The Judo Choke:
Resuscitation Techniques (Kappo)
By Neil Ohlenkamp
Editor's Note: This,
the second of two articles on The Judo Choke, discusses
resuscitation techniques that may be used if a choke
has rendered the recipient unconscious. The first
article discussed the proper way to
execute chokes and avoidance of dangerous methods.
If you have ever been on the end of a good judo choke
you will vividly remember the pressure and pain as
the opponents arms (or your own uniform) tighten around
your neck. If executed properly it is a safe technique
although it is also difficult to resist. If you don't
give up you can quickly lapse into unconsciousness.
So if you are the person who applied the choke know
the signs of unconsciousness. Also know what to do
to help your opponent if he should lapse into that
If the person against whom you applied a choke becomes
unconscious immediately release the victim and lay
him or her flat so that blood may flow naturally back
to the brain. Placing the victim on his or her side,
with the head resting on the arm, will prevent vomit
aspiration and facilitate breathing if necessary.
Monitor the victim closely to make sure the airway
is open and the victim is breathing. The opponent
will generally regain consciousness spontaneously
and be unharmed. If the athlete does not regain consciousness
in 20 to 30 seconds and remains unresponsive to your
efforts to revive him or her, medical assistance should
be sought immediately.
Judo or other martial arts instructors who teach
choking techniques should obtain CPR training and
certification for use in case of a breathing or other
emergency. Even without chokes, Judo and other martial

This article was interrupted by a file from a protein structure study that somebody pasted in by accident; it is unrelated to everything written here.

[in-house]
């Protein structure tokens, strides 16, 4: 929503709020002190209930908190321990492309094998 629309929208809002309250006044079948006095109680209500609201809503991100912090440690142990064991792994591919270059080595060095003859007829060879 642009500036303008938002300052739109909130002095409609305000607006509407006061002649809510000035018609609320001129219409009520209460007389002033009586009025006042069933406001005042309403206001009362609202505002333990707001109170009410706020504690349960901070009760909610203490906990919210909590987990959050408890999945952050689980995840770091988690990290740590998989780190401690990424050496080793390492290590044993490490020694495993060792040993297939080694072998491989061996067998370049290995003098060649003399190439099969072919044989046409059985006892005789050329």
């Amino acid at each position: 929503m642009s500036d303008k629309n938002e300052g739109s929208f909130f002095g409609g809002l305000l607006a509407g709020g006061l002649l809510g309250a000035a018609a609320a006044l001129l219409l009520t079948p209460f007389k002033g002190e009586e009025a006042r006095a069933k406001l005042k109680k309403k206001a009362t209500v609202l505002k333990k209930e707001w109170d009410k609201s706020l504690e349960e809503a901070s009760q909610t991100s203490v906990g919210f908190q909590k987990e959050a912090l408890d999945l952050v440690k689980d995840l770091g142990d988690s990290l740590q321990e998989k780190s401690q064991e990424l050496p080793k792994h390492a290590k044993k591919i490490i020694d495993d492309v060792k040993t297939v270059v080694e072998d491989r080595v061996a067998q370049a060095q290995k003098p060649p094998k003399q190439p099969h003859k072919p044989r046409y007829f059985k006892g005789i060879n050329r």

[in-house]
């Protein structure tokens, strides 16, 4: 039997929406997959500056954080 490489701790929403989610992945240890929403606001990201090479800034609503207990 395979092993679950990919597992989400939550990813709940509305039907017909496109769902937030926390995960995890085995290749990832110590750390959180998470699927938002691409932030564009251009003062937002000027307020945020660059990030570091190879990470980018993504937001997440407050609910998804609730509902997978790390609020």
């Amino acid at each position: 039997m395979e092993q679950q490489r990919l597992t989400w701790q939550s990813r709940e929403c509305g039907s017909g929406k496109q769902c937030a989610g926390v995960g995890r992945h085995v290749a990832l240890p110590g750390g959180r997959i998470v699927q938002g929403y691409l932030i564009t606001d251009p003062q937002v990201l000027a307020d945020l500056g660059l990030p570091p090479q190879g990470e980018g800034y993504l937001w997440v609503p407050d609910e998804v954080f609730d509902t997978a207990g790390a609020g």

arts are strenuous physical activities that carries
some risks for which the instructor should be prepared.
Try to awaken the patient with vocal or physical
stimuli such as tapping or shouting. Check for breathing
by putting your face close to the patient's mouth
and looking at the chest, listening for air exchange,
and feeling for a breath. Keep the airway open and
initiate rescue breathing if there is no breathing.
If a pulse is absent, commence chest compressions.
There are many old methods of traditional resuscitation
that can also assist the victim in recovery. If the
outcome is less than desirable these interventions
may not be defensible in U.S. courts. They have generally
been replaced by CPR which is based on more modern
medical knowledge. Among sports coaches and medical
professionals in the U.S., CPR is commonly recognized
as the appropriate response to a medical emergency.
Nevertheless the traditional forms of resuscitation
are considered advanced techniques of Judo and instructors
may wish to study them to complete their training
for historical purposes or for use in special circumstances.
Traditional resuscitation techniques include:
The direct massage of the carotid triangle
on the neck to open up a collapsed artery or to manually
stimulate the carotid sinus.
Methods of assisting the victim in waking
up and focussing attention such as slapping the victim,
striking the sole of the foot, or yelling.
Methods of inducing or simulating breathing
through massage of the chest or diaphragm, expanding
and contracting the lungs. Three such methods of Kodokan
Judo are Sasoi Katsu, the inductive method, Eri Katsu,